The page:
Following a brutal attack by her ex-boyfriend, Kate Priddy makes an uncharacteristically bold decision after her cousin, Corbin Dell, suggests a temporary apartment swap – and she moves from London to Boston.
But soon after her arrival Kate makes a shocking discovery: Corbin’s next-door neighbour, a young woman named Audrey Marshall, has been murdered. When the police begin asking questions about Corbin’s relationship with Audrey, and his neighbours come forward with their own suspicions, a shaken Kate has few answers, and many questions of her own.
Jetlagged and emotionally unstable, her imagination playing out her every fear, Kate can barely trust herself. so how can she trust any of the strangers she’s just met?
Kate Priddy is the type of character that pulls you in completely; you root for her from the very beginning and want her to succeed in whatever she does. Suffering from panic attacks and an anxiety disorder brought about following an attack by her ex-boyfriend, Kate moves to Boston for six months to try and rebuild her life and move forward. I’m sure you can guess but things don’t turn out quite as she expects – do they ever?
Her Every Fear has a distinct Hitchcockian feel to it, a cinematic classic in the making – think 1954’s Rear Window starring James Stewart. The book is uncomfortable in parts especially when we are introduced to the neighbour who is obsessed with Audrey Marshall, Kate’s new neighbour, spending hours upon hours watching her from the comfort of his lounge. The character is all wrong, he’s a creep, has issues and he shouldn’t be likeable but the strange thing is that he is! Oh and to be truthful he probably shouldn’t be involved in any kind of relationship!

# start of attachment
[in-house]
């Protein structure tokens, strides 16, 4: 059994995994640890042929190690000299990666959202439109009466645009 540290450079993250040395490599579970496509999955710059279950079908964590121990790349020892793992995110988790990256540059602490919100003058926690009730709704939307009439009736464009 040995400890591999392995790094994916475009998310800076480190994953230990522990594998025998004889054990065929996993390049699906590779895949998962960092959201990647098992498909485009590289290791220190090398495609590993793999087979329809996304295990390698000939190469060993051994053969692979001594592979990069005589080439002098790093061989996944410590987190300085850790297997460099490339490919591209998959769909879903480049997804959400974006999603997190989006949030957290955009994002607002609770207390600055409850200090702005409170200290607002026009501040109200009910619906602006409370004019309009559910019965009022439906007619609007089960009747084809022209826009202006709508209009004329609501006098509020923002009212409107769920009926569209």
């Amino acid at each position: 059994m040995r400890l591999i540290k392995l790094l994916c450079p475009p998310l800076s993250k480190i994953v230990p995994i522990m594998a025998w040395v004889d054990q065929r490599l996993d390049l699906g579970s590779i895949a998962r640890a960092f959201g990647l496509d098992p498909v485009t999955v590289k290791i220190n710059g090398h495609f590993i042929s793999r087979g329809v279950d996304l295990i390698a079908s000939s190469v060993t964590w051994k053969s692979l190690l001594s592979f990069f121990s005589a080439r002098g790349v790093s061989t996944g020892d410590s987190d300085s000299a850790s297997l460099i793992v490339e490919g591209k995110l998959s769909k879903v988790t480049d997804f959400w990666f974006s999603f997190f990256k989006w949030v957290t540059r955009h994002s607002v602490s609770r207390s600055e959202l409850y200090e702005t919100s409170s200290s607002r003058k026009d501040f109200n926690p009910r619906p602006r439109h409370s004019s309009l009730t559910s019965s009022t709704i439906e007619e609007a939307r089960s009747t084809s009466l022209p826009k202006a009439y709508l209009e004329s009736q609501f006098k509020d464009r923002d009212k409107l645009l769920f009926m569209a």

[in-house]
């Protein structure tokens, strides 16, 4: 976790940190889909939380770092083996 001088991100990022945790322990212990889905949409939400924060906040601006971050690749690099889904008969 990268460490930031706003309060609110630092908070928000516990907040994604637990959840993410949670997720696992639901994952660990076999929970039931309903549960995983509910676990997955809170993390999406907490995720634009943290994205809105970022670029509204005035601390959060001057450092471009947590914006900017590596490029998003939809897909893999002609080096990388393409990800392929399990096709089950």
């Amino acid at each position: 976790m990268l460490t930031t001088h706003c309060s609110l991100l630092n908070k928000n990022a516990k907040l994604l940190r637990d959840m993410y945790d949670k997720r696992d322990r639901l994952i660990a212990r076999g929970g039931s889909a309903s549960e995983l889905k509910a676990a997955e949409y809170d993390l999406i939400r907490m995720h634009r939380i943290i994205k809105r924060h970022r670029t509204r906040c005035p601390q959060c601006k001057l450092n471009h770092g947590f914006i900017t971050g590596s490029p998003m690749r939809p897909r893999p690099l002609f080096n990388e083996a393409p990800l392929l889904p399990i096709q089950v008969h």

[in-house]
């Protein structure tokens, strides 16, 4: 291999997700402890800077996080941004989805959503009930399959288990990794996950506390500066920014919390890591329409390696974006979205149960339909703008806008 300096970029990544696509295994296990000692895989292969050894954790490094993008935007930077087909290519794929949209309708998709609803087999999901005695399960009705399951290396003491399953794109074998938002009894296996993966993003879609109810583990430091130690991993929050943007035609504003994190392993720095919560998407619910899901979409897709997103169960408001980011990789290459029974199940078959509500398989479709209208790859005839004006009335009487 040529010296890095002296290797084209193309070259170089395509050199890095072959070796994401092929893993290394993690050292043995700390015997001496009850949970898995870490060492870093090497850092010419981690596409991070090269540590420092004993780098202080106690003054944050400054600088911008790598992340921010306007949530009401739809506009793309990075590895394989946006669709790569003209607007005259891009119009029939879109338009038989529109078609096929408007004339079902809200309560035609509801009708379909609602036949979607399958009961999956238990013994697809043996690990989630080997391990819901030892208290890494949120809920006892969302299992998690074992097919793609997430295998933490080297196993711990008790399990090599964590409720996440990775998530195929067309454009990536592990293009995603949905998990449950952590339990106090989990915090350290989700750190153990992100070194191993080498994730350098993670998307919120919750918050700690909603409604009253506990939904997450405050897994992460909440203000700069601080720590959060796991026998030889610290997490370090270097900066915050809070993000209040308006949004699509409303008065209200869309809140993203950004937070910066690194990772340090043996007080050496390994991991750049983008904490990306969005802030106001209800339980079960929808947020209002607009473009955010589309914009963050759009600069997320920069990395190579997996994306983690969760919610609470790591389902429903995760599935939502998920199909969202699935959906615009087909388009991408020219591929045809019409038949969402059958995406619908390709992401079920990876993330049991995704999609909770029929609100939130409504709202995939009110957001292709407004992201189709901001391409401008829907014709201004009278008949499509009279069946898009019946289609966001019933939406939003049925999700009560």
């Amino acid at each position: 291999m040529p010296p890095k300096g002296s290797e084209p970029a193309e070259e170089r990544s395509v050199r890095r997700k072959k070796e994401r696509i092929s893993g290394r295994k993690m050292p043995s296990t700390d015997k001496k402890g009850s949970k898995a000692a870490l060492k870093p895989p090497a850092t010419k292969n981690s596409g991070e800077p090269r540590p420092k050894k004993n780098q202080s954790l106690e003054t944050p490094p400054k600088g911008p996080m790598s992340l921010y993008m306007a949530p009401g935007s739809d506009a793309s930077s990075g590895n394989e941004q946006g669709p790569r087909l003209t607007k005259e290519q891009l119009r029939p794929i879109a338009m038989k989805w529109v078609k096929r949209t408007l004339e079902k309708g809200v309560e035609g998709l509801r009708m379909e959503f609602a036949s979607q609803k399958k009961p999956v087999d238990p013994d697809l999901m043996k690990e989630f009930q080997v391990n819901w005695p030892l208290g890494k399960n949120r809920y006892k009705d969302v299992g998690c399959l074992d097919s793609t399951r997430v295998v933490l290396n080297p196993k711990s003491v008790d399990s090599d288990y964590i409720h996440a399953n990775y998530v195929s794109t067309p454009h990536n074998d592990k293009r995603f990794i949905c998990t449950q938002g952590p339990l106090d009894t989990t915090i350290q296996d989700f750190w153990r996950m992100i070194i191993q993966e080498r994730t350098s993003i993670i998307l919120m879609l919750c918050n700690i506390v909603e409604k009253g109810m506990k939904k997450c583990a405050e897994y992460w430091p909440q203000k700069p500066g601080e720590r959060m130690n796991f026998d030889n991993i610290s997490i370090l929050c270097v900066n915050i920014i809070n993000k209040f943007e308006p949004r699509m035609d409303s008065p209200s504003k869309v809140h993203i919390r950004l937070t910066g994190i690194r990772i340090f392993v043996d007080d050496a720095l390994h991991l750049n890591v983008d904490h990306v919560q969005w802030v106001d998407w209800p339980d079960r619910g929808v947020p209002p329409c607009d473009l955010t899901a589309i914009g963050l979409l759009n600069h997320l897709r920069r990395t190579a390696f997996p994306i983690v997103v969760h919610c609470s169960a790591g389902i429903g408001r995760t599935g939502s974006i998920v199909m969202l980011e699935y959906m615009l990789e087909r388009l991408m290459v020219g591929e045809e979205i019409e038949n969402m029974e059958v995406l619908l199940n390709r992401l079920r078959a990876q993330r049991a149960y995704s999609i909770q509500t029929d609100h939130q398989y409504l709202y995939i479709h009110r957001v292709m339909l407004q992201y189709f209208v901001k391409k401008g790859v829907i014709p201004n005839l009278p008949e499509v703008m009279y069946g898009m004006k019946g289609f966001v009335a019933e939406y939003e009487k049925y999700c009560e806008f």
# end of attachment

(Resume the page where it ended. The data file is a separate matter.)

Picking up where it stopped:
Full of suspense, murder and intrigue the book works on multiple levels. You’re kept guessing until the very end with a number of red herrings and double crosses but one thing is for sure, as a reader, you’re never really sure who you can trust. Characterisation is impressive and they all bring something a little different to the table but it’s Kate Priddy that keeps you turning the page, an incredible character. Nicely done Mr Swanson!
- Hardcover: 352 pages
- Publisher:Faber & Faber; Main edition (12 Jan. 2017)